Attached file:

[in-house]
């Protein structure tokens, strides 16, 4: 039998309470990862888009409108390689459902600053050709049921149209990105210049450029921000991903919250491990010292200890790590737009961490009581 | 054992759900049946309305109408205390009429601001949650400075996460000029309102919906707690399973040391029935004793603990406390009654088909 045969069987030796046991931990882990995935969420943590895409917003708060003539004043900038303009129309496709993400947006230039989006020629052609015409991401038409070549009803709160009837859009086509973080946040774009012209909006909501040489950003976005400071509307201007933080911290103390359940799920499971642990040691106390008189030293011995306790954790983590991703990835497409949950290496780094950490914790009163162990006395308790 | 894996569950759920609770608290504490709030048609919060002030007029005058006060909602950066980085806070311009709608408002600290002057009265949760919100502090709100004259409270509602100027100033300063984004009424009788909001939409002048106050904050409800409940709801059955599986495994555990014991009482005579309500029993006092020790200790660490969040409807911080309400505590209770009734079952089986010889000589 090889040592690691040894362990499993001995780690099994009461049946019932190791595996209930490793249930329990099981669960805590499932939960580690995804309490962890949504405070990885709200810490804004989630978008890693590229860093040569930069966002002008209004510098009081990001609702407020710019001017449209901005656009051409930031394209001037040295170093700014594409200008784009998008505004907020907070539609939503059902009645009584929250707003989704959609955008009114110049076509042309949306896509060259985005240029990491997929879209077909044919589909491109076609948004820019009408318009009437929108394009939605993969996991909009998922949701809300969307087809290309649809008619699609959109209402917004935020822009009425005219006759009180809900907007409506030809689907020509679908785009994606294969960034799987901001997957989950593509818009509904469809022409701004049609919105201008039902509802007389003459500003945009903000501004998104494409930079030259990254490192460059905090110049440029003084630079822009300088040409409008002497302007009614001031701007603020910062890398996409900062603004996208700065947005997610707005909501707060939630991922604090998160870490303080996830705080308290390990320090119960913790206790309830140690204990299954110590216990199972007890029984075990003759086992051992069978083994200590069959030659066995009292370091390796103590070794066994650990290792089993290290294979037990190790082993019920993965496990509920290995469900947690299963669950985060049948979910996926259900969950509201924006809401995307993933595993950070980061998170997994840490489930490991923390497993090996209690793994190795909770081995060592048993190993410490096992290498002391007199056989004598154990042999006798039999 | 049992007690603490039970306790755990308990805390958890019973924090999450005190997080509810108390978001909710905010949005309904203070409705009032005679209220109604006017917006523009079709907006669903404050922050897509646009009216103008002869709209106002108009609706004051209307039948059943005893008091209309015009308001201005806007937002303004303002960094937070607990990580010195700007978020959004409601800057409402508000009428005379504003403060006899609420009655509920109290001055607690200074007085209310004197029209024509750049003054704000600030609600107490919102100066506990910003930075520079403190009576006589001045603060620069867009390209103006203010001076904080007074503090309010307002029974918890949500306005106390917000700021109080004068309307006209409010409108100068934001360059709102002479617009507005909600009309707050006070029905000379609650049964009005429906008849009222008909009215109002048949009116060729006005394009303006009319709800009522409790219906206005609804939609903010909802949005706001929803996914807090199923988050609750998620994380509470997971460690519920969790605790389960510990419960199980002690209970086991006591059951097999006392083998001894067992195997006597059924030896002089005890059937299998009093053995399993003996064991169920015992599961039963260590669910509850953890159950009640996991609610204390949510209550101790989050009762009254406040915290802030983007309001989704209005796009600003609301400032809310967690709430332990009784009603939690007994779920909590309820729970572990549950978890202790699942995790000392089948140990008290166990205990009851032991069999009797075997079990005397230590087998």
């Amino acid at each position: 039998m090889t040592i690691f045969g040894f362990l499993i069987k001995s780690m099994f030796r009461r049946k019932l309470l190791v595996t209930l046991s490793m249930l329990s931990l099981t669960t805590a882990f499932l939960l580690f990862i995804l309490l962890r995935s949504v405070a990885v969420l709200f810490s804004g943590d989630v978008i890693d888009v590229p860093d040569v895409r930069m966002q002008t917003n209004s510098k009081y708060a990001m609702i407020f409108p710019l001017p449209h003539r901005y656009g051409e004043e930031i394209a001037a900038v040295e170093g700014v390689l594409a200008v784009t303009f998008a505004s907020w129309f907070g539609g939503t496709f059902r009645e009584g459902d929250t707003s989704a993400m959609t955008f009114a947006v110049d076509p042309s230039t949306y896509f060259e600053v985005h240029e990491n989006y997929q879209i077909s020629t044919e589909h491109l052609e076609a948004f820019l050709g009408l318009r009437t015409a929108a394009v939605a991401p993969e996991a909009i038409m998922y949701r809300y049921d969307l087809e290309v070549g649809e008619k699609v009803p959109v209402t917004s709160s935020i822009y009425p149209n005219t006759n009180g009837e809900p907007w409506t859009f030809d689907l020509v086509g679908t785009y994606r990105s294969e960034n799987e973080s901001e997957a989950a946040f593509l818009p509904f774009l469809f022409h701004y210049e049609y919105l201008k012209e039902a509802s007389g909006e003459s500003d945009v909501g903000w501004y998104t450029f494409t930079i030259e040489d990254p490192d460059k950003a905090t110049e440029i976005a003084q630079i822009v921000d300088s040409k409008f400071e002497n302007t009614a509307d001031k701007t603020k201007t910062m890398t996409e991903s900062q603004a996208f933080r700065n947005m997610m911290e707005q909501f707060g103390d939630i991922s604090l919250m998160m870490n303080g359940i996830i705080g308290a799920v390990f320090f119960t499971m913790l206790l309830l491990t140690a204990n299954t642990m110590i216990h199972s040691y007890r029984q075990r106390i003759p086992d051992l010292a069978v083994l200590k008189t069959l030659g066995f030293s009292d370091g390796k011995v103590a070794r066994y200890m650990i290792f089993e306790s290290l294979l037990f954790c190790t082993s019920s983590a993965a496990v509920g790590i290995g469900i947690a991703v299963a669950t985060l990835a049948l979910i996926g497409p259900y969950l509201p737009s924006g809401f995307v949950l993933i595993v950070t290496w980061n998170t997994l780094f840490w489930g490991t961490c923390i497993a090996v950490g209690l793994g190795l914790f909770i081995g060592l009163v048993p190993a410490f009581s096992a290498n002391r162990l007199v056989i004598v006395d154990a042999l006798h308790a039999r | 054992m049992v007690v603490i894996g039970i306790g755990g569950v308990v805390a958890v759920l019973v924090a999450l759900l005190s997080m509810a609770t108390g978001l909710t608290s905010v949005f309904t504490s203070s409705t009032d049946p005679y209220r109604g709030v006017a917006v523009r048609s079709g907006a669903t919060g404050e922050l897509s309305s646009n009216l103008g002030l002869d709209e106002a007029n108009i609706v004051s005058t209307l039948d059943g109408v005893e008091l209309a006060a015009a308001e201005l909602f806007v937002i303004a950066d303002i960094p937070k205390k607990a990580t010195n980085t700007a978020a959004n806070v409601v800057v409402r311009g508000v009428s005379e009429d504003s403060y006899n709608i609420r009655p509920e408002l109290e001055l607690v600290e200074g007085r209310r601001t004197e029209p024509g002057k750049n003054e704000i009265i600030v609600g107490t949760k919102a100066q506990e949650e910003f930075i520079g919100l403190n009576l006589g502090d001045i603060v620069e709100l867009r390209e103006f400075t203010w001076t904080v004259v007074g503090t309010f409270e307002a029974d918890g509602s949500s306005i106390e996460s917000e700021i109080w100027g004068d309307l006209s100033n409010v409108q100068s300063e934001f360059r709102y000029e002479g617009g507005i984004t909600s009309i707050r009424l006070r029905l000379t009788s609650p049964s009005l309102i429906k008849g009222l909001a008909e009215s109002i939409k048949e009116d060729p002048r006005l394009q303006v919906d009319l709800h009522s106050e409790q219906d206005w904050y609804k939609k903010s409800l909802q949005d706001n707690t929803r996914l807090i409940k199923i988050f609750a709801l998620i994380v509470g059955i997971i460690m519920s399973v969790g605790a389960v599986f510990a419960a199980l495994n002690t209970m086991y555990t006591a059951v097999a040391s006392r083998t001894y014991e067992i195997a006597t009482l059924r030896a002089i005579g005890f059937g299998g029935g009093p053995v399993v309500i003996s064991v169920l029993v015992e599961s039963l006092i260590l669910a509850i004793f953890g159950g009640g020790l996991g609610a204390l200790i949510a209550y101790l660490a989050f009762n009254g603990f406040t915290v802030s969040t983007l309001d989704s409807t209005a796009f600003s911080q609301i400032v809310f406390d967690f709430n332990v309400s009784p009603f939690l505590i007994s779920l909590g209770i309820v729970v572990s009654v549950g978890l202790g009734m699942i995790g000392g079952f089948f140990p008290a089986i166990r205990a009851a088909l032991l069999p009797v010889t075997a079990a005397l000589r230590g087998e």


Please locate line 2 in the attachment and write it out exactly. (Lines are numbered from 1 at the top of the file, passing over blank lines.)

């Protein structure tokens, strides 16, 4: 039998309470990862888009409108390689459902600053050709049921149209990105210049450029921000991903919250491990010292200890790590737009961490009581 | 054992759900049946309305109408205390009429601001949650400075996460000029309102919906707690399973040391029935004793603990406390009654088909 045969069987030796046991931990882990995935969420943590895409917003708060003539004043900038303009129309496709993400947006230039989006020629052609015409991401038409070549009803709160009837859009086509973080946040774009012209909006909501040489950003976005400071509307201007933080911290103390359940799920499971642990040691106390008189030293011995306790954790983590991703990835497409949950290496780094950490914790009163162990006395308790 | 894996569950759920609770608290504490709030048609919060002030007029005058006060909602950066980085806070311009709608408002600290002057009265949760919100502090709100004259409270509602100027100033300063984004009424009788909001939409002048106050904050409800409940709801059955599986495994555990014991009482005579309500029993006092020790200790660490969040409807911080309400505590209770009734079952089986010889000589 090889040592690691040894362990499993001995780690099994009461049946019932190791595996209930490793249930329990099981669960805590499932939960580690995804309490962890949504405070990885709200810490804004989630978008890693590229860093040569930069966002002008209004510098009081990001609702407020710019001017449209901005656009051409930031394209001037040295170093700014594409200008784009998008505004907020907070539609939503059902009645009584929250707003989704959609955008009114110049076509042309949306896509060259985005240029990491997929879209077909044919589909491109076609948004820019009408318009009437929108394009939605993969996991909009998922949701809300969307087809290309649809008619699609959109209402917004935020822009009425005219006759009180809900907007409506030809689907020509679908785009994606294969960034799987901001997957989950593509818009509904469809022409701004049609919105201008039902509802007389003459500003945009903000501004998104494409930079030259990254490192460059905090110049440029003084630079822009300088040409409008002497302007009614001031701007603020910062890398996409900062603004996208700065947005997610707005909501707060939630991922604090998160870490303080996830705080308290390990320090119960913790206790309830140690204990299954110590216990199972007890029984075990003759086992051992069978083994200590069959030659066995009292370091390796103590070794066994650990290792089993290290294979037990190790082993019920993965496990509920290995469900947690299963669950985060049948979910996926259900969950509201924006809401995307993933595993950070980061998170997994840490489930490991923390497993090996209690793994190795909770081995060592048993190993410490096992290498002391007199056989004598154990042999006798039999 | 049992007690603490039970306790755990308990805390958890019973924090999450005190997080509810108390978001909710905010949005309904203070409705009032005679209220109604006017917006523009079709907006669903404050922050897509646009009216103008002869709209106002108009609706004051209307039948059943005893008091209309015009308001201005806007937002303004303002960094937070607990990580010195700007978020959004409601800057409402508000009428005379504003403060006899609420009655509920109290001055607690200074007085209310004197029209024509750049003054704000600030609600107490919102100066506990910003930075520079403190009576006589001045603060620069867009390209103006203010001076904080007074503090309010307002029974918890949500306005106390917000700021109080004068309307006209409010409108100068934001360059709102002479617009507005909600009309707050006070029905000379609650049964009005429906008849009222008909009215109002048949009116060729006005394009303006009319709800009522409790219906206005609804939609903010909802949005706001929803996914807090199923988050609750998620994380509470997971460690519920969790605790389960510990419960199980002690209970086991006591059951097999006392083998001894067992195997006597059924030896002089005890059937299998009093053995399993003996064991169920015992599961039963260590669910509850953890159950009640996991609610204390949510209550101790989050009762009254406040915290802030983007309001989704209005796009600003609301400032809310967690709430332990009784009603939690007994779920909590309820729970572990549950978890202790699942995790000392089948140990008290166990205990009851032991069999009797075997079990005397230590087998």